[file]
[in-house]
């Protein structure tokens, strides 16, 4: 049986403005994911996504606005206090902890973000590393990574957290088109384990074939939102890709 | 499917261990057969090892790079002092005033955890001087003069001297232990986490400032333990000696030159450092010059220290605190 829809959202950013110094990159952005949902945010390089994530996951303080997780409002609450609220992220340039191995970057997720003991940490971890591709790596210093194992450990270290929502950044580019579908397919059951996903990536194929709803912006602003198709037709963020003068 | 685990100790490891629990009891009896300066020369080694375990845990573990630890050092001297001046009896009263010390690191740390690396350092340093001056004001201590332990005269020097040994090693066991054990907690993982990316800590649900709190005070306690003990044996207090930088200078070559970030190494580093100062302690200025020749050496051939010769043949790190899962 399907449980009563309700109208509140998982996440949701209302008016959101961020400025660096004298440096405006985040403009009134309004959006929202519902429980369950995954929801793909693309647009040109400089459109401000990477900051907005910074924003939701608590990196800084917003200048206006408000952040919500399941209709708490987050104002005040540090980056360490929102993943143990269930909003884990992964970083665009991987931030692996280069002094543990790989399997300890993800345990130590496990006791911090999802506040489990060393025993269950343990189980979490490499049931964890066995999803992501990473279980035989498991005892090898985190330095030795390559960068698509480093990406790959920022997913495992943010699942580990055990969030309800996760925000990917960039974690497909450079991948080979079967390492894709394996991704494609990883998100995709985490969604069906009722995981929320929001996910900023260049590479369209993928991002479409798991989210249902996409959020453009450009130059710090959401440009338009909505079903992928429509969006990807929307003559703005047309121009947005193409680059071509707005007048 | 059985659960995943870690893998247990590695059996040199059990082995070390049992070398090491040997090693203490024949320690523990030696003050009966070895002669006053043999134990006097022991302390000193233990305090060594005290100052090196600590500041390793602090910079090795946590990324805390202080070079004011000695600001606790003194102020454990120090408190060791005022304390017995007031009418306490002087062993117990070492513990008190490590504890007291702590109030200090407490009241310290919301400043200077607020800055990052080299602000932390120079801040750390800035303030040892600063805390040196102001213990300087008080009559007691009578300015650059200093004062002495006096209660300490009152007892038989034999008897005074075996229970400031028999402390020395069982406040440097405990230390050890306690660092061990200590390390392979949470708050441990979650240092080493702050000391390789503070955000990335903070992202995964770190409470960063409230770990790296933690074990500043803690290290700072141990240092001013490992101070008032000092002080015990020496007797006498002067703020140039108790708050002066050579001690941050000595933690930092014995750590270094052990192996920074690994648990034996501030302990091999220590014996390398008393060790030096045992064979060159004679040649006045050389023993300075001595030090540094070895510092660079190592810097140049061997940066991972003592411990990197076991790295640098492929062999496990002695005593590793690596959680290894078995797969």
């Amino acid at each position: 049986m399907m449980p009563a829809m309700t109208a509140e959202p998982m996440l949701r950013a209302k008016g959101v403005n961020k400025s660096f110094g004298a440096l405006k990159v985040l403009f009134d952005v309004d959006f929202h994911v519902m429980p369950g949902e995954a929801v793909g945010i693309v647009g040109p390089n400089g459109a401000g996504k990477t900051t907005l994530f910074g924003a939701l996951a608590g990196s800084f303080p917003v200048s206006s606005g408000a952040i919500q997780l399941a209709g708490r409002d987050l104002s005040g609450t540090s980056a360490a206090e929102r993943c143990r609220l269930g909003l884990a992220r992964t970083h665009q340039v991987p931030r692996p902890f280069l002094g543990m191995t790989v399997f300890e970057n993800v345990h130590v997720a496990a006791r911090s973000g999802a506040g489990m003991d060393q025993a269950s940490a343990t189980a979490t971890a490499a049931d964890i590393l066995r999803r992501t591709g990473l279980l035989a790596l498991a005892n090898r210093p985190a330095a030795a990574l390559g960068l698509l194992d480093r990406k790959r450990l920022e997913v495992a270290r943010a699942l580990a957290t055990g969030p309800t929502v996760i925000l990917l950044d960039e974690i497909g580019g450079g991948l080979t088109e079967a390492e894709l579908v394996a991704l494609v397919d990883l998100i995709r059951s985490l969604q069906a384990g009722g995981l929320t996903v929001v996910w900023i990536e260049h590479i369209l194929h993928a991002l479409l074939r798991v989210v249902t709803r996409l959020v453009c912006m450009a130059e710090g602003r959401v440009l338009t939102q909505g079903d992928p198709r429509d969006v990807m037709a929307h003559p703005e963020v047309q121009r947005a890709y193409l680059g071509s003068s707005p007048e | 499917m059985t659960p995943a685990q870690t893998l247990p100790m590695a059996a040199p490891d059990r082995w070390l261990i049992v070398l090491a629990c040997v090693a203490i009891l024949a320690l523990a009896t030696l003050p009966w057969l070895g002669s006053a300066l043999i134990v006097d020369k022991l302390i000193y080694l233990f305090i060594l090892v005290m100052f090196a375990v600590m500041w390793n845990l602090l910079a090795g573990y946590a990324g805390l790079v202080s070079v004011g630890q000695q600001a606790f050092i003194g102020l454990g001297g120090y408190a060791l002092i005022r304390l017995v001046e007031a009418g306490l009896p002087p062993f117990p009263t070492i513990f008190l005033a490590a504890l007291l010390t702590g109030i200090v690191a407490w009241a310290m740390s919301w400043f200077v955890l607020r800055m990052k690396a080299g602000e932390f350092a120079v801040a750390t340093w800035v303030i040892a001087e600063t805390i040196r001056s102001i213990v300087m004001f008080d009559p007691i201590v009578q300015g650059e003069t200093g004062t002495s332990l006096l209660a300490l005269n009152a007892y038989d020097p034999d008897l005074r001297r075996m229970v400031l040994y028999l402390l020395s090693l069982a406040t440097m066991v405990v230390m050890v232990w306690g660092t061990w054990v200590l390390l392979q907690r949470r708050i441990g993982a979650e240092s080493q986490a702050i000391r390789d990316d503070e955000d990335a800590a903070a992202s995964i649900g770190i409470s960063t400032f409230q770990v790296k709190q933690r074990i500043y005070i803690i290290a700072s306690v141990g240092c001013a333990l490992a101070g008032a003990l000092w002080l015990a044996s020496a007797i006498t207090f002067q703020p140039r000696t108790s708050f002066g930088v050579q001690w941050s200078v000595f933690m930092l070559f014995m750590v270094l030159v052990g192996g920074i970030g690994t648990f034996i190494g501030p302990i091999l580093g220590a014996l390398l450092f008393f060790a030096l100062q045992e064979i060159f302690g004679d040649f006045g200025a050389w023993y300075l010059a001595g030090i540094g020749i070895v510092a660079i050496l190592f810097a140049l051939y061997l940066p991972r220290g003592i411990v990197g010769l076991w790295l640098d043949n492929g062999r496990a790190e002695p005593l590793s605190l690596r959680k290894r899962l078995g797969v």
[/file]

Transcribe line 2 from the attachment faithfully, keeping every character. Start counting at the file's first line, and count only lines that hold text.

């Protein structure tokens, strides 16, 4: 049986403005994911996504606005206090902890973000590393990574957290088109384990074939939102890709 | 499917261990057969090892790079002092005033955890001087003069001297232990986490400032333990000696030159450092010059220290605190 829809959202950013110094990159952005949902945010390089994530996951303080997780409002609450609220992220340039191995970057997720003991940490971890591709790596210093194992450990270290929502950044580019579908397919059951996903990536194929709803912006602003198709037709963020003068 | 685990100790490891629990009891009896300066020369080694375990845990573990630890050092001297001046009896009263010390690191740390690396350092340093001056004001201590332990005269020097040994090693066991054990907690993982990316800590649900709190005070306690003990044996207090930088200078070559970030190494580093100062302690200025020749050496051939010769043949790190899962 399907449980009563309700109208509140998982996440949701209302008016959101961020400025660096004298440096405006985040403009009134309004959006929202519902429980369950995954929801793909693309647009040109400089459109401000990477900051907005910074924003939701608590990196800084917003200048206006408000952040919500399941209709708490987050104002005040540090980056360490929102993943143990269930909003884990992964970083665009991987931030692996280069002094543990790989399997300890993800345990130590496990006791911090999802506040489990060393025993269950343990189980979490490499049931964890066995999803992501990473279980035989498991005892090898985190330095030795390559960068698509480093990406790959920022997913495992943010699942580990055990969030309800996760925000990917960039974690497909450079991948080979079967390492894709394996991704494609990883998100995709985490969604069906009722995981929320929001996910900023260049590479369209993928991002479409798991989210249902996409959020453009450009130059710090959401440009338009909505079903992928429509969006990807929307003559703005047309121009947005193409680059071509707005007048 | 059985659960995943870690893998247990590695059996040199059990082995070390049992070398090491040997090693203490024949320690523990030696003050009966070895002669006053043999134990006097022991302390000193233990305090060594005290100052090196600590500041390793602090910079090795946590990324805390202080070079004011000695600001606790003194102020454990120090408190060791005022304390017995007031009418306490002087062993117990070492513990008190490590504890007291702590109030200090407490009241310290919301400043200077607020800055990052080299602000932390120079801040750390800035303030040892600063805390040196102001213990300087008080009559007691009578300015650059200093004062002495006096209660300490009152007892038989034999008897005074075996229970400031028999402390020395069982406040440097405990230390050890306690660092061990200590390390392979949470708050441990979650240092080493702050000391390789503070955000990335903070992202995964770190409470960063409230770990790296933690074990500043803690290290700072141990240092001013490992101070008032000092002080015990020496007797006498002067703020140039108790708050002066050579001690941050000595933690930092014995750590270094052990192996920074690994648990034996501030302990091999220590014996390398008393060790030096045992064979060159004679040649006045050389023993300075001595030090540094070895510092660079190592810097140049061997940066991972003592411990990197076991790295640098492929062999496990002695005593590793690596959680290894078995797969």